Telephone Directories and Call Centers
In the previous article in this series, we looked at the basic concepts of Global Load Balancing, and compared it to a Global Telephone Directory. In this article, we will see how the Internet uses a system called “DNS” (Domain Name System) to manage global addressing in a similar way.
Internet Domain Name System
The Internet uses a system called “DNS” (Domain Name System), which is very much like the Global Phone Book that was described in the previous article. Internet Services are published using “Domain Names” such as www.Brocade.com. However, when you access a service, your computer must look up the corresponding IP Address of the computer hosting that service.
This process of “resolution” is very similar to looking up a phone number in the Global Phone Book. It’s called “resolution” because you resolve a domain name (www.brocade.com) to an IP address (188.8.131.52). The ‘phone book’ is located on a computer called a DNS server.
Global Load Balancing
Global Load Balancing (GLB) works in a similar way to the example in the previous article, comparing it to a smart, location and load-aware Global Phone Book. There are other techniques used for Global Load Balancing, such as triangulation, redirection and BGP routing, but the DNS-based version described in this series of articles is by far the most common.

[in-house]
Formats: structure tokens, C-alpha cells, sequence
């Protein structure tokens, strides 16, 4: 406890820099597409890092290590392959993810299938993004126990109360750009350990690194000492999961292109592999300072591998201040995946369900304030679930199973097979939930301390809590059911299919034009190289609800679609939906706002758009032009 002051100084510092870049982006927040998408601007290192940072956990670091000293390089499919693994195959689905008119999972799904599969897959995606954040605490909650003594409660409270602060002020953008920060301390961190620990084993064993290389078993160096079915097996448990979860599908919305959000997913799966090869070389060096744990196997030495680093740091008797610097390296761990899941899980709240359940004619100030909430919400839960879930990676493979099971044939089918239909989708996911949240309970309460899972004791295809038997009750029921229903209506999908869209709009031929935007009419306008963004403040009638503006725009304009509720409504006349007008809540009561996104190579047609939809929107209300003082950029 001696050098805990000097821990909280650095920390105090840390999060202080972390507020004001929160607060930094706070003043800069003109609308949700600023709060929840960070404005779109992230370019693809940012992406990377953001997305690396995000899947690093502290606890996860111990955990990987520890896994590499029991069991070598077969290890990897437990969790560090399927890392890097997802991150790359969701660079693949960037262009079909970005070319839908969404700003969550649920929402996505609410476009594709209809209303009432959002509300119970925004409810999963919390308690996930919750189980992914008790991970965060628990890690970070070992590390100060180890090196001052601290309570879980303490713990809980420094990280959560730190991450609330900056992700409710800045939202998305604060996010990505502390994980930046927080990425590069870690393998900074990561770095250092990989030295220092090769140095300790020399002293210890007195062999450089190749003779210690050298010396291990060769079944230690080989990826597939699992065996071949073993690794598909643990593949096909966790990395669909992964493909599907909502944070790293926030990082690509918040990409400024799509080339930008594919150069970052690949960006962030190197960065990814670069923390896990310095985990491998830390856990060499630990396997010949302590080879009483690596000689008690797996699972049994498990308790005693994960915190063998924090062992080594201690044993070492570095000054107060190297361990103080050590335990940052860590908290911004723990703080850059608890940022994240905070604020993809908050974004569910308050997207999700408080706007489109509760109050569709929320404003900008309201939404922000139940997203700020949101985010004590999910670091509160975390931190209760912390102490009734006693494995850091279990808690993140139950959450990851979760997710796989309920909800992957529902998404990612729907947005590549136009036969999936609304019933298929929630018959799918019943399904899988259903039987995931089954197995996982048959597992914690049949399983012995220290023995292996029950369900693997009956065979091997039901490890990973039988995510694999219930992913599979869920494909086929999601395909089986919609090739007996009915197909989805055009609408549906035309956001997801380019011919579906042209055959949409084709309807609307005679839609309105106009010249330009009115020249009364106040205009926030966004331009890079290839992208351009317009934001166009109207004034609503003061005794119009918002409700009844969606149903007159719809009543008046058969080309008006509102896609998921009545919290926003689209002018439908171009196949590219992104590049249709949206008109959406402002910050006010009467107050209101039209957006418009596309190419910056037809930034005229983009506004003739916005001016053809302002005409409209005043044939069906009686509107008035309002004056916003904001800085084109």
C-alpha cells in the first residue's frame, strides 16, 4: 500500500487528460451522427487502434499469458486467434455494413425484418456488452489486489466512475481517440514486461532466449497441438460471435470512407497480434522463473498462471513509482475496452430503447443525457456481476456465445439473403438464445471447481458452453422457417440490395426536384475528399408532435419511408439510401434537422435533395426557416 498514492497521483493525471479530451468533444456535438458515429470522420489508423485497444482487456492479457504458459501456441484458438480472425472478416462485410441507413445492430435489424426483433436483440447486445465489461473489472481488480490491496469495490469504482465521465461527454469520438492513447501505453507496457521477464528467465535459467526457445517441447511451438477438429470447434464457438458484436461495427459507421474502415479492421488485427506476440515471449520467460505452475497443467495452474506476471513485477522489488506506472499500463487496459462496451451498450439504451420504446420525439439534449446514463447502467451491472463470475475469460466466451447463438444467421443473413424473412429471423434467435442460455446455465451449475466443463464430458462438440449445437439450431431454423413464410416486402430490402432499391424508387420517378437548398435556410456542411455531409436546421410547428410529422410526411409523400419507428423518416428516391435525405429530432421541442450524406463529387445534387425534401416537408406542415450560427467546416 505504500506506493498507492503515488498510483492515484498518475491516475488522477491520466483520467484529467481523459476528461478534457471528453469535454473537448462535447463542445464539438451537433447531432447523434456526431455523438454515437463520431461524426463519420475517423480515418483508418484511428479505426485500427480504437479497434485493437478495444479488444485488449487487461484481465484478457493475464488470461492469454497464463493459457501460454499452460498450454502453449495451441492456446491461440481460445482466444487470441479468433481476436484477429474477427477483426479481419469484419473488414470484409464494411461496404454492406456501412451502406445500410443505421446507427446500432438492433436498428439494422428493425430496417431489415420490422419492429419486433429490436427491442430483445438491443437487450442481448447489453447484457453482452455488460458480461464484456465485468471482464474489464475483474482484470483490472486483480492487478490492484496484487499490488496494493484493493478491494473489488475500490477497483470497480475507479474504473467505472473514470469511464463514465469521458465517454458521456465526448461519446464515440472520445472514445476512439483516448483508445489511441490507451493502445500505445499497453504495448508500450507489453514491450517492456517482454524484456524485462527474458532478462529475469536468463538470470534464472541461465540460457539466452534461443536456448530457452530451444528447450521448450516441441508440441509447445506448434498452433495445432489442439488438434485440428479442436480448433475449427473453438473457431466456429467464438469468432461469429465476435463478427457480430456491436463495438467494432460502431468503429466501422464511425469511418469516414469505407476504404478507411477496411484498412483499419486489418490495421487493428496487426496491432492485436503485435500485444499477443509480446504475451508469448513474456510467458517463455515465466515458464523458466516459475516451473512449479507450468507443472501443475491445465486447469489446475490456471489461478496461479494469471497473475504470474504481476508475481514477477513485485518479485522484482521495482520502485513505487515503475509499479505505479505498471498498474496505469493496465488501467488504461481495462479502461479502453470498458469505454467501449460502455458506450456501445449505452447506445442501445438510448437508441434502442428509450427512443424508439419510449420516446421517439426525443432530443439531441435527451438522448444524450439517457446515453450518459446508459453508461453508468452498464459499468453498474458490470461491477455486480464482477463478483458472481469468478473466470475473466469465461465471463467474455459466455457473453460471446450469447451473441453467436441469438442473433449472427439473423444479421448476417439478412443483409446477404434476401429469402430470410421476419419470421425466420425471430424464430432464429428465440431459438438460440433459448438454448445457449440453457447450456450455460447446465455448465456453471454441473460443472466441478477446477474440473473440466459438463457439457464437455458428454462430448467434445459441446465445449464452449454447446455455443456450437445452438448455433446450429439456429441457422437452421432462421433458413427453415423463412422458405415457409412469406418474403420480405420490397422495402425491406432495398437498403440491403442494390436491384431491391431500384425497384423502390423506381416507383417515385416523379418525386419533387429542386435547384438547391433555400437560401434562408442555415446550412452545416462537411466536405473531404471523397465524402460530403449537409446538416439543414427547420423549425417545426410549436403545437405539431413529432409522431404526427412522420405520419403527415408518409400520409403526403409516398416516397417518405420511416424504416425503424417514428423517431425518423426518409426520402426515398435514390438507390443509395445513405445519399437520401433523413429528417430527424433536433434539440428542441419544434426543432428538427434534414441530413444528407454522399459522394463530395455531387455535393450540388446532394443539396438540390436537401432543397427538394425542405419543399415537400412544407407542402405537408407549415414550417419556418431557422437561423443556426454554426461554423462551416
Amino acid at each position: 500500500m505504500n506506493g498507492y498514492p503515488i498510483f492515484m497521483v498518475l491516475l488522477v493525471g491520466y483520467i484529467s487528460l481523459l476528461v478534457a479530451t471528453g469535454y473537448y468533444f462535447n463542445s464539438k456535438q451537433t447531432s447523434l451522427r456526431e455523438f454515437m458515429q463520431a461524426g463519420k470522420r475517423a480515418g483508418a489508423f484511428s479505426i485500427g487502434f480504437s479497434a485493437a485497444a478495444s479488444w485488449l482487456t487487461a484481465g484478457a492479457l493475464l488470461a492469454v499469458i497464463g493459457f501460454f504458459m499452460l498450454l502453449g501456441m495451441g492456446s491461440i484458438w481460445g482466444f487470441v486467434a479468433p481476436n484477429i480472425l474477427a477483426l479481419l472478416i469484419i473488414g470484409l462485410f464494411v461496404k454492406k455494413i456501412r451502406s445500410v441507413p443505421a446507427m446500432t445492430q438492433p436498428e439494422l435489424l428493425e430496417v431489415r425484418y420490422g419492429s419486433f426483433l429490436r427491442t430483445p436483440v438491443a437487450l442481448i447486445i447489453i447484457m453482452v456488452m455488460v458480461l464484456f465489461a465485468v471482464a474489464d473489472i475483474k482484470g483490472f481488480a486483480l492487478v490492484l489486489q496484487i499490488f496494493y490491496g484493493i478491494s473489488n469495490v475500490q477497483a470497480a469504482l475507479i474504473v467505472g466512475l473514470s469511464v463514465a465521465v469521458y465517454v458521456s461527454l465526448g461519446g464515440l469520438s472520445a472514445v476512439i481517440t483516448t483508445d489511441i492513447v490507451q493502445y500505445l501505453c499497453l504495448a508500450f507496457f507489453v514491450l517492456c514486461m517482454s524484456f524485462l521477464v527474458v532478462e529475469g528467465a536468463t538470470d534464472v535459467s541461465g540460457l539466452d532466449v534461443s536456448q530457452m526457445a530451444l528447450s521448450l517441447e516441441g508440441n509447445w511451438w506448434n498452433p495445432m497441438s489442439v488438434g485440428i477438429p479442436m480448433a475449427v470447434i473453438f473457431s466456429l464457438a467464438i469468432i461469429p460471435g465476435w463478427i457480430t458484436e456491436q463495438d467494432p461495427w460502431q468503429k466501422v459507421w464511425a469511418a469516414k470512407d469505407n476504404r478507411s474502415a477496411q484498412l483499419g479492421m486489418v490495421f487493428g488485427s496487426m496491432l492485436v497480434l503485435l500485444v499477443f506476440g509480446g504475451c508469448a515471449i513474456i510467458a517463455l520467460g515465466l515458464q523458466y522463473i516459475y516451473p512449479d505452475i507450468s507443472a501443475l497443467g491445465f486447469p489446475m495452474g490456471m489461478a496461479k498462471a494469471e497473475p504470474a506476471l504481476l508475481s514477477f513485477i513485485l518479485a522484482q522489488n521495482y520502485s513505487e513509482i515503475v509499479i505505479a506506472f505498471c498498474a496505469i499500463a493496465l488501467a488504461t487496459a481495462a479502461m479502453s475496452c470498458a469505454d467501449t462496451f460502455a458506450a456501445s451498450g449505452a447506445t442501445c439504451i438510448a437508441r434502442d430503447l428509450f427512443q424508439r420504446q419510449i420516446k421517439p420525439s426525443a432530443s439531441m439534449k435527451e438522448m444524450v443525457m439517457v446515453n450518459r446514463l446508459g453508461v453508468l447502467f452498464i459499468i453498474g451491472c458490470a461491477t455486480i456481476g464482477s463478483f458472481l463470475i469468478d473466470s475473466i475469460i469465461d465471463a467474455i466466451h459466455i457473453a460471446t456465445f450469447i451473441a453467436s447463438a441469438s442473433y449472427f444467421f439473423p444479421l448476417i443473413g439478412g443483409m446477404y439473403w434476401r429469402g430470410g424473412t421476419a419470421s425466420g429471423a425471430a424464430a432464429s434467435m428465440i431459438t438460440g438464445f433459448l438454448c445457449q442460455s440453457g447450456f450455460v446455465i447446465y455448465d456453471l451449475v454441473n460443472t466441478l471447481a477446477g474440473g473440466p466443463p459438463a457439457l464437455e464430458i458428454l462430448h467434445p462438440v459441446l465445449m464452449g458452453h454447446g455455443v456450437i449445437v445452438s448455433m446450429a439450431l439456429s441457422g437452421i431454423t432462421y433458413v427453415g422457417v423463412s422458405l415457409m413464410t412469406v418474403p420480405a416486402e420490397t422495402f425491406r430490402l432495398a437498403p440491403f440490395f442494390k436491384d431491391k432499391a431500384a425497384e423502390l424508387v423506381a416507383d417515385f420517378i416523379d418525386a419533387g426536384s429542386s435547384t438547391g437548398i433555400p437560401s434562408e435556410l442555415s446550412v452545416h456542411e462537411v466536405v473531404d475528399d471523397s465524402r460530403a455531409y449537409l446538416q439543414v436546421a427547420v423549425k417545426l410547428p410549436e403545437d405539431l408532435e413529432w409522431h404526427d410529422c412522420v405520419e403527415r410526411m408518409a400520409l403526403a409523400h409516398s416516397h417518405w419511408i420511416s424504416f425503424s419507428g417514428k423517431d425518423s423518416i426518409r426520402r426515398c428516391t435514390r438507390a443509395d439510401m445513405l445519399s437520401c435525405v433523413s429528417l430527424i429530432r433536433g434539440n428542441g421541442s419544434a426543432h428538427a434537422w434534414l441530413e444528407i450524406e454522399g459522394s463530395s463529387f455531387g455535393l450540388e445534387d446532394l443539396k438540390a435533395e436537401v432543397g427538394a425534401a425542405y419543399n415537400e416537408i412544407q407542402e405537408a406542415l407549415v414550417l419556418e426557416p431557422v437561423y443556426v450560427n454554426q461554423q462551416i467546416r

Let’s consider an organization that wants to use GLB and will operate two or more datacenters to host the service or application. Often this just involves replicating the application infrastructure, running similar computers with similar software and content in one or more additional locations or cloud platforms. Each datacenter will have a different IP address (just as each call center had a different phone number)
Note: Global Load Balancing people use the term ‘datacenter’ to describe a location where a service is hosted. It rarely means an entire datacenter building with the associated infrastructure; generally, a datacenter is just a small number of computers or applications instances that work together to provide an online service.
The next step is to configure the DNS records (phone book entries) so that the name of their service resolves to the two IP addresses. This commonly-used technique is called ‘Round Robin DNS’.
In our fictional example of Suez Technology, the application might be hosted in two locations, Egypt, and Canada, so when a user tries to access the www.sueztechnology.com service, it makes a DNS request to find out the IP addresses of both data centers. It receives a list containing both IP addresses, and it tries one of them (generally the first).
The DNS server changes the order of the list each time it replies to a DNS request, hence the origin of the name “Round Robin” for this technique:
Round Robin DNS is commonly used to split traffic equally between datacenters, but It does not consider the availability, performance or proximity of the datacenters. So, if the Canada datacenter were to fail, half of the users of the service would be completely cut off. Some systems will try each of the IP addresses in the list in turn until it can connect to a datacenter, but this behavior cannot be relied upon for all applications.
DNS-based Global Load Balancing
DNS-based Global Load Balancing (GLB) works by improving this process, controlling which IP addresses are supplied to each user, just as our location-aware Global Phone Book improved the phone system by giving each user the most appropriate telephone number to use.
In the next article, we look at how SteelApp delivers a GLB service for our applications. We will also look at the different ways in which SteelApp can use DNS to decide how and when to route traffic to provide an optimum customer experience.
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